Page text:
This study used peripheral precueing to explore the effect of covert transient attention on performance in spatial resolution tasks. Experiments 1 (Landolt-square) and 2 ('broken-line') measured gap resolution and Experiment 3 measured vernier resolution. In all three tasks the target was presented alone in a large number of possible locations, ranging from 1.5-6°of eccentricity in the vertical or horizontal axes. The precue indicated the target location but did not convey information regarding the correct response. Performance decreased as the gap size or the vernier offset size decreased and as target eccentricity increased. Precueing improved performance in terms of RT and accuracy in all three tasks; the eccentricity effect decreased in the cued trials of the gap resolution tasks. These findings support the idea that the performance improvement at attended locations results, to some extent, from an enhanced spatial resolution at the cued location, and not just from distractor exclusion, diminished uncertainty, or decisional factors.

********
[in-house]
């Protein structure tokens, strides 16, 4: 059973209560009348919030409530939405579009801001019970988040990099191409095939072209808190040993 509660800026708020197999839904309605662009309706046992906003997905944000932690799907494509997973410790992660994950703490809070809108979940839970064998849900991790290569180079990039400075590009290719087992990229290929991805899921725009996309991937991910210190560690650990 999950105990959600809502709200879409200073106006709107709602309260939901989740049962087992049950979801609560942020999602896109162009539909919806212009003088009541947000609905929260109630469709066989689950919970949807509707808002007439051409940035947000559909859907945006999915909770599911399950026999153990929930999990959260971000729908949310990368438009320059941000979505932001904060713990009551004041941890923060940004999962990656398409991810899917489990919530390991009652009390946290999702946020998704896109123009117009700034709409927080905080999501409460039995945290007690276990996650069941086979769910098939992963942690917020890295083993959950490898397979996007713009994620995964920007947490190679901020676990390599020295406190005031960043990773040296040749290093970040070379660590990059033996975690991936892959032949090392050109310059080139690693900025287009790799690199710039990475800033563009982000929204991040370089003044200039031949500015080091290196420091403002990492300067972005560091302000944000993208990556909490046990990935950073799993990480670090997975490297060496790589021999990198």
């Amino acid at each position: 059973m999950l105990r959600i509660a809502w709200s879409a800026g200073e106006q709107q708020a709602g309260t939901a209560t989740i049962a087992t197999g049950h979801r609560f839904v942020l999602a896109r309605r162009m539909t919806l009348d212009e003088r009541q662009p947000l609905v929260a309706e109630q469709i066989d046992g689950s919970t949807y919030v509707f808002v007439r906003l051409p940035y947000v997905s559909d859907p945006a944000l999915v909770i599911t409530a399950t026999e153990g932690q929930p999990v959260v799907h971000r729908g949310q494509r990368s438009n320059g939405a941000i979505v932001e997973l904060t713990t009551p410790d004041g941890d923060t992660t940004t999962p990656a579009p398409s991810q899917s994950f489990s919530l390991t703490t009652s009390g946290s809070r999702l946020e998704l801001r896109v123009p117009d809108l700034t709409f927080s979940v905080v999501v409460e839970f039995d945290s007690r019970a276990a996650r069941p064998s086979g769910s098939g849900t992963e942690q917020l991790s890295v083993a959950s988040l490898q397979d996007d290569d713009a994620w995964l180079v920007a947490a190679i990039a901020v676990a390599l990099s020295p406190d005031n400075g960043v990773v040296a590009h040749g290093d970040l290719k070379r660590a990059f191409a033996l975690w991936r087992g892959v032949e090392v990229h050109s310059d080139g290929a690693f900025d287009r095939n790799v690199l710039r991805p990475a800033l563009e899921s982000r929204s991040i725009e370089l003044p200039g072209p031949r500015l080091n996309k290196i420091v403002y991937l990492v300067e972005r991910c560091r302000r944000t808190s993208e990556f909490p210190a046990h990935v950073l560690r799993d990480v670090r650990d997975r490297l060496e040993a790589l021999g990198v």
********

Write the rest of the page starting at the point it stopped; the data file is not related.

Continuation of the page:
Bibliographical noteFunding Information:
This study was supported by the National Science Foundation (NYI Grant SBR-9528197) to MC as well as by a predoctoral Summer Fellowship from the GSAS of NYU to YY. We thank the two anonymous reviewers for their comments.
- Covert attention
- Gap resolution
- Spatial attention
- Spatial resolution
ASJC Scopus subject areas
- Sensory Systems